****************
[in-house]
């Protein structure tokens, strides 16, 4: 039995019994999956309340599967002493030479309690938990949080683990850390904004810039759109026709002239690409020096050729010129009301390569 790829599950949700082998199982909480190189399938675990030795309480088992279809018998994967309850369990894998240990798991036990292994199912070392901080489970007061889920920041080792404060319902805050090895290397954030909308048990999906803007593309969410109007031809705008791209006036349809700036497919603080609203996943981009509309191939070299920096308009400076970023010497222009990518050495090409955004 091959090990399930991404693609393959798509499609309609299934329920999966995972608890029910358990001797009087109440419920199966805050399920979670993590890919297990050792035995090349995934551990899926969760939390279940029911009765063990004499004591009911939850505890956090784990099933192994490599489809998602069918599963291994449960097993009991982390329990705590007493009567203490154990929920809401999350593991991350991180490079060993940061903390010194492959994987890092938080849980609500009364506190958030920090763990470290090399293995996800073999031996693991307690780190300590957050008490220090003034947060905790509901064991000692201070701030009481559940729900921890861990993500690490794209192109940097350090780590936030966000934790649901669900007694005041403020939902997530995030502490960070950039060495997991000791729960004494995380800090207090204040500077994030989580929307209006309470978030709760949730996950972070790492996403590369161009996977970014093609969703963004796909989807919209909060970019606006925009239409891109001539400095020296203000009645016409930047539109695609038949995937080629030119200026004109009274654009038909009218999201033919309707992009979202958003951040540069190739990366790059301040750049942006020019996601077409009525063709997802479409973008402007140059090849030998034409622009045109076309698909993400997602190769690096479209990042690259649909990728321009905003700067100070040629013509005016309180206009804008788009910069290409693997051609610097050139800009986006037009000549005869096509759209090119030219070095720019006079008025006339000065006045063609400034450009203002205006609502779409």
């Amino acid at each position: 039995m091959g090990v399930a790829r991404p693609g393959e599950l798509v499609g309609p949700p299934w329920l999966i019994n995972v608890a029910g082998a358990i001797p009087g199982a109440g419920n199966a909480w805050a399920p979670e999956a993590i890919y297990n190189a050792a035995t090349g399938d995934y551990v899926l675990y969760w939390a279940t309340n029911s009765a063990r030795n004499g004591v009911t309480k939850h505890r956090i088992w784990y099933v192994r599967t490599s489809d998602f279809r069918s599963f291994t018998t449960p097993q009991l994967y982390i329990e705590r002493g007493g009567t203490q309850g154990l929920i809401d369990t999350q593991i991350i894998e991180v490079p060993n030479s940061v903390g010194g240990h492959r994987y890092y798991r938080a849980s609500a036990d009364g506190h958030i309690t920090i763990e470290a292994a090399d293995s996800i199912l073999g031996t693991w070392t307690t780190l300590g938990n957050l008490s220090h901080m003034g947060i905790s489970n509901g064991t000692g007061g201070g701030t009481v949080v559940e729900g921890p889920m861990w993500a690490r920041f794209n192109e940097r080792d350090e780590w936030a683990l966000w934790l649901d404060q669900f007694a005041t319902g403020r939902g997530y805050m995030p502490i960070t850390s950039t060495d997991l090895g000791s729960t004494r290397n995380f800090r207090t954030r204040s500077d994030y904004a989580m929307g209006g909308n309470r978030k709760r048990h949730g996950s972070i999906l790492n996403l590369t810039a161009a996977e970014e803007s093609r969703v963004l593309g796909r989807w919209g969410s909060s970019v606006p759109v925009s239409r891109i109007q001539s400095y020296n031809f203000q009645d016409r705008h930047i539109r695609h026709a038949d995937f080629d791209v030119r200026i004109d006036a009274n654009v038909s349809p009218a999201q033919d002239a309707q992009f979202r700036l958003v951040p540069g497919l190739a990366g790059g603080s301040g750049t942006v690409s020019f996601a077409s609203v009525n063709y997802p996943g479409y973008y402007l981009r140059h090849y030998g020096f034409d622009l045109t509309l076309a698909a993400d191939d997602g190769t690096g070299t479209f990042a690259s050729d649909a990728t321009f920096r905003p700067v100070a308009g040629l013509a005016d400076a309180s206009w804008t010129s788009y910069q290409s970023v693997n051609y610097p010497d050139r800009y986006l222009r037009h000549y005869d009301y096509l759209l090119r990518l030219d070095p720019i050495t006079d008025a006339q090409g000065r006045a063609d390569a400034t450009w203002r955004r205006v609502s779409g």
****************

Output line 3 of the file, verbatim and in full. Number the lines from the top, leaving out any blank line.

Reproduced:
């Amino acid at each position: 039995m091959g090990v399930a790829r991404p693609g393959e599950l798509v499609g309609p949700p299934w329920l999966i019994n995972v608890a029910g082998a358990i001797p009087g199982a109440g419920n199966a909480w805050a399920p979670e999956a993590i890919y297990n190189a050792a035995t090349g399938d995934y551990v899926l675990y969760w939390a279940t309340n029911s009765a063990r030795n004499g004591v009911t309480k939850h505890r956090i088992w784990y099933v192994r599967t490599s489809d998602f279809r069918s599963f291994t018998t449960p097993q009991l994967y982390i329990e705590r002493g007493g009567t203490q309850g154990l929920i809401d369990t999350q593991i991350i894998e991180v490079p060993n030479s940061v903390g010194g240990h492959r994987y890092y798991r938080a849980s609500a036990d009364g506190h958030i309690t920090i763990e470290a292994a090399d293995s996800i199912l073999g031996t693991w070392t307690t780190l300590g938990n957050l008490s220090h901080m003034g947060i905790s489970n509901g064991t000692g007061g201070g701030t009481v949080v559940e729900g921890p889920m861990w993500a690490r920041f794209n192109e940097r080792d350090e780590w936030a683990l966000w934790l649901d404060q669900f007694a005041t319902g403020r939902g997530y805050m995030p502490i960070t850390s950039t060495d997991l090895g000791s729960t004494r290397n995380f800090r207090t954030r204040s500077d994030y904004a989580m929307g209006g909308n309470r978030k709760r048990h949730g996950s972070i999906l790492n996403l590369t810039a161009a996977e970014e803007s093609r969703v963004l593309g796909r989807w919209g969410s909060s970019v606006p759109v925009s239409r891109i109007q001539s400095y020296n031809f203000q009645d016409r705008h930047i539109r695609h026709a038949d995937f080629d791209v030119r200026i004109d006036a009274n654009v038909s349809p009218a999201q033919d002239a309707q992009f979202r700036l958003v951040p540069g497919l190739a990366g790059g603080s301040g750049t942006v690409s020019f996601a077409s609203v009525n063709y997802p996943g479409y973008y402007l981009r140059h090849y030998g020096f034409d622009l045109t509309l076309a698909a993400d191939d997602g190769t690096g070299t479209f990042a690259s050729d649909a990728t321009f920096r905003p700067v100070a308009g040629l013509a005016d400076a309180s206009w804008t010129s788009y910069q290409s970023v693997n051609y610097p010497d050139r800009y986006l222009r037009h000549y005869d009301y096509l759209l090119r990518l030219d070095p720019i050495t006079d008025a006339q090409g000065r006045a063609d390569a400034t450009w203002r955004r205006v609502s779409g």